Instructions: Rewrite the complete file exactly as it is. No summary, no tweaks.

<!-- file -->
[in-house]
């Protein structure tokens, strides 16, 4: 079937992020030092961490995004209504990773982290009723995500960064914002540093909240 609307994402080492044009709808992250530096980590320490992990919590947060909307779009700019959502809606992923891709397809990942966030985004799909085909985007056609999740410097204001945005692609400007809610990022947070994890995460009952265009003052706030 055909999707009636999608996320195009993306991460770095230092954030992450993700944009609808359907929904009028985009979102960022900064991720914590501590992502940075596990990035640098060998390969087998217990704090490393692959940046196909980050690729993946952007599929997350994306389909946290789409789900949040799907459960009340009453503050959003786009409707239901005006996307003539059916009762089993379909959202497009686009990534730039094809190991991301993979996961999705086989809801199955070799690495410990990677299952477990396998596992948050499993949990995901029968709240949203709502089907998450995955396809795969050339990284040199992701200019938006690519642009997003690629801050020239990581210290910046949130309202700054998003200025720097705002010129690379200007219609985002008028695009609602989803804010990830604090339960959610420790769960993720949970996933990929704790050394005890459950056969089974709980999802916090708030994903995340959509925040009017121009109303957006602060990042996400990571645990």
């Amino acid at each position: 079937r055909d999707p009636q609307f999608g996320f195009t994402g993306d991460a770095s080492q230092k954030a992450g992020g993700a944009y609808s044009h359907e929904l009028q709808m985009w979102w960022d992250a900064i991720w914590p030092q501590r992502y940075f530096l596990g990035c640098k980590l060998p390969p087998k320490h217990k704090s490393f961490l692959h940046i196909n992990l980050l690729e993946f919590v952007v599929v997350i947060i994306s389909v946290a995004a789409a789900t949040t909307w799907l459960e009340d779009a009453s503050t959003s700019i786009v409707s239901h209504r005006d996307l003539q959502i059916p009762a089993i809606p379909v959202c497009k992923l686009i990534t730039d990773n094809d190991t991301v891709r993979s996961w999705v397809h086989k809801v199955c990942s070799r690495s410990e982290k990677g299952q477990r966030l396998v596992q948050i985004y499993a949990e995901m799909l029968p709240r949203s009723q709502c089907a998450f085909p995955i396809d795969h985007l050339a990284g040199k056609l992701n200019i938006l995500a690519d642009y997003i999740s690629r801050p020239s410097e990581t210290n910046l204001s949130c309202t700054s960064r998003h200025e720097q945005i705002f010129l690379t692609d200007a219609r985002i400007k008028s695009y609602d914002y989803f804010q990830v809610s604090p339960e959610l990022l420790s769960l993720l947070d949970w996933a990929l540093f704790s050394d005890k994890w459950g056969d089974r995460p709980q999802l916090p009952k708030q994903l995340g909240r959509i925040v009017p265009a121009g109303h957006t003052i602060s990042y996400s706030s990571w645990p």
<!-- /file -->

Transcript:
[in-house]
């Protein structure tokens, strides 16, 4: 079937992020030092961490995004209504990773982290009723995500960064914002540093909240 609307994402080492044009709808992250530096980590320490992990919590947060909307779009700019959502809606992923891709397809990942966030985004799909085909985007056609999740410097204001945005692609400007809610990022947070994890995460009952265009003052706030 055909999707009636999608996320195009993306991460770095230092954030992450993700944009609808359907929904009028985009979102960022900064991720914590501590992502940075596990990035640098060998390969087998217990704090490393692959940046196909980050690729993946952007599929997350994306389909946290789409789900949040799907459960009340009453503050959003786009409707239901005006996307003539059916009762089993379909959202497009686009990534730039094809190991991301993979996961999705086989809801199955070799690495410990990677299952477990396998596992948050499993949990995901029968709240949203709502089907998450995955396809795969050339990284040199992701200019938006690519642009997003690629801050020239990581210290910046949130309202700054998003200025720097705002010129690379200007219609985002008028695009609602989803804010990830604090339960959610420790769960993720949970996933990929704790050394005890459950056969089974709980999802916090708030994903995340959509925040009017121009109303957006602060990042996400990571645990």
């Amino acid at each position: 079937r055909d999707p009636q609307f999608g996320f195009t994402g993306d991460a770095s080492q230092k954030a992450g992020g993700a944009y609808s044009h359907e929904l009028q709808m985009w979102w960022d992250a900064i991720w914590p030092q501590r992502y940075f530096l596990g990035c640098k980590l060998p390969p087998k320490h217990k704090s490393f961490l692959h940046i196909n992990l980050l690729e993946f919590v952007v599929v997350i947060i994306s389909v946290a995004a789409a789900t949040t909307w799907l459960e009340d779009a009453s503050t959003s700019i786009v409707s239901h209504r005006d996307l003539q959502i059916p009762a089993i809606p379909v959202c497009k992923l686009i990534t730039d990773n094809d190991t991301v891709r993979s996961w999705v397809h086989k809801v199955c990942s070799r690495s410990e982290k990677g299952q477990r966030l396998v596992q948050i985004y499993a949990e995901m799909l029968p709240r949203s009723q709502c089907a998450f085909p995955i396809d795969h985007l050339a990284g040199k056609l992701n200019i938006l995500a690519d642009y997003i999740s690629r801050p020239s410097e990581t210290n910046l204001s949130c309202t700054s960064r998003h200025e720097q945005i705002f010129l690379t692609d200007a219609r985002i400007k008028s695009y609602d914002y989803f804010q990830v809610s604090p339960e959610l990022l420790s769960l993720l947070d949970w996933a990929l540093f704790s050394d005890k994890w459950g056969d089974r995460p709980q999802l916090p009952k708030q994903l995340g909240r959509i925040v009017p265009a121009g109303h957006t003052i602060s990042y996400s706030s990571w645990p």